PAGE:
> filtering. For example, binary weighing (resistors in powers of 2 
> summing – a somewhat standard “D/A”converter) can be used, but why not 
> experiment?With this weighting, a particular 1 might enter the 
> converter as a MSB (big change) and leave as the LSB (small change). 
> The distribution still approaches Gaussian and is still not nearly 
> white, a degree of low-passing correlation still apparent.
>
> Neuvo and Ku (IEEE reference in link above) used an all-digital 
> similar approach to this summing issue. They added up a “frame” of M 
> samples of the PRBS generator, latched and converted this as a “word” 
> and then went on to the next M bits, keeping none of the previous 
> sample. Thus the successive words were uncorrelated and the generator 
> as a whole was white.This was a noise generator and was a 
> cement-block-like wire-wrapped TTL tour de force. Similar Psych Tone 
> speed approaches (and more!) in software seem quite doable.
>
One technique to do Gaussian is adding a number of uniformly shaped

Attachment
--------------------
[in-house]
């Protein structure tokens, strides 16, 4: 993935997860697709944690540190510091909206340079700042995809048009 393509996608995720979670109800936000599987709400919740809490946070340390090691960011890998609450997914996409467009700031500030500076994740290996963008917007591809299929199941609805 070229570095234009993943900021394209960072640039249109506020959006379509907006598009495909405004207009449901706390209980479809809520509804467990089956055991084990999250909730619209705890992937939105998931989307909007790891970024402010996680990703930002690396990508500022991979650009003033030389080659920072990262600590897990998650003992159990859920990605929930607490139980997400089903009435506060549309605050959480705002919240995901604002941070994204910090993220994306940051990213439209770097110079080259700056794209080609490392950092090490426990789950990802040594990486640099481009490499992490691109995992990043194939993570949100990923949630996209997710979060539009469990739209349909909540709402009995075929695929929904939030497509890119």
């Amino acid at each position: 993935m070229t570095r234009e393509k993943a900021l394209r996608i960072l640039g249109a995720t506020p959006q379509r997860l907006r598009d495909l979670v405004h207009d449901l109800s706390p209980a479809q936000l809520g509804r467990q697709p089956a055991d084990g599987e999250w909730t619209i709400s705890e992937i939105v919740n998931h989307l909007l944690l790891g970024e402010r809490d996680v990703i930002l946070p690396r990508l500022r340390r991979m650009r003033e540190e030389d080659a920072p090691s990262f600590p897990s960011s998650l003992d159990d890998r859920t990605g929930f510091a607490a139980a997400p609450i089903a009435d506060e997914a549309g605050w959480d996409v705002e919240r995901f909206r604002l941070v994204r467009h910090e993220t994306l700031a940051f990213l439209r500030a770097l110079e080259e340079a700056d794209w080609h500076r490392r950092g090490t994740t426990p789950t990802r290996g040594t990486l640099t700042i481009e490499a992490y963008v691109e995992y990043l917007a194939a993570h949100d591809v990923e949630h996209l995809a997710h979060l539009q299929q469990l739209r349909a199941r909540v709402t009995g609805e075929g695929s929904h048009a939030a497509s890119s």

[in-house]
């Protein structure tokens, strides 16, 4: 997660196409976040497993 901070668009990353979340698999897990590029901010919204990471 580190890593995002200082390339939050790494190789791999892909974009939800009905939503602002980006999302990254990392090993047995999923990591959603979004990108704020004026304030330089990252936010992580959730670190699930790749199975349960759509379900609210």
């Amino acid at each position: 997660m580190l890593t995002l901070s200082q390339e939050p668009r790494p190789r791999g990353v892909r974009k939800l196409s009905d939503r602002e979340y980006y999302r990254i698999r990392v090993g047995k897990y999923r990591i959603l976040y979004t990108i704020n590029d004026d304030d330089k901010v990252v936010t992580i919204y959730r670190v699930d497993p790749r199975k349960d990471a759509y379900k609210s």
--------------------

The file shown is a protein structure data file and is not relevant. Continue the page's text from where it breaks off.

samples together. 12 of these gives the RMS value of 1, which is a trick 
used in many simulations. It fails to give the long tails, so the 
Box-Mueller form is used in simulations, but is unsuitable for simple 
analog/digital setups.
>
> Another way to avoid the excessive correlation of the moving sum (or 
> even the binary weighting would be to spread the taps further apart 
> and perhaps more randomly. Also, it is unclear what the use of 
> “non-minimal length” sequences might do to correlation. But just what 
> are we looking for?
>
You never really get away from it. Operating it at the slow rate is the 
core flaw, the polynomial doesn't really help.
>
> Well first keep in mind that we want some sort of weighting to give 
> many possible pitch levels.This we get, approaching Gaussian, through 
> the summation and courtesy of the Central Limits Theorem.
>
You should be happy that Central Limits Theorem works for you here, sort 
of, in several of the hairy things I work with, it no longer applies and 
Gaussian shape goes away... but for now we can assume it.


But, the Gaussian shape, which is a consequence of Central Limits 
Theorem assumed independent samples. Now, for a pseudorandom noise they 
are not truely independent, and for the short time-scale the Gaussian 
shaping attempts makes them for sure not independent, they will have a 
filtering effect. This is the key reason you must run the pseudo-random 
sequence at a much higher rate than you anticipate to use it and it's 
"Gaussian" shape.

> Correlation is a separate issue.“White” means noncorrelated.That is, 
> without correlation a particular current pitch offers no clue as to 
> what pitch is coming next. Each new pitch is a surprise and all 
> melodic intervals are about equally likely. Filtering (making the 
> spectrum non-white), as with the “running sum” above, gives us next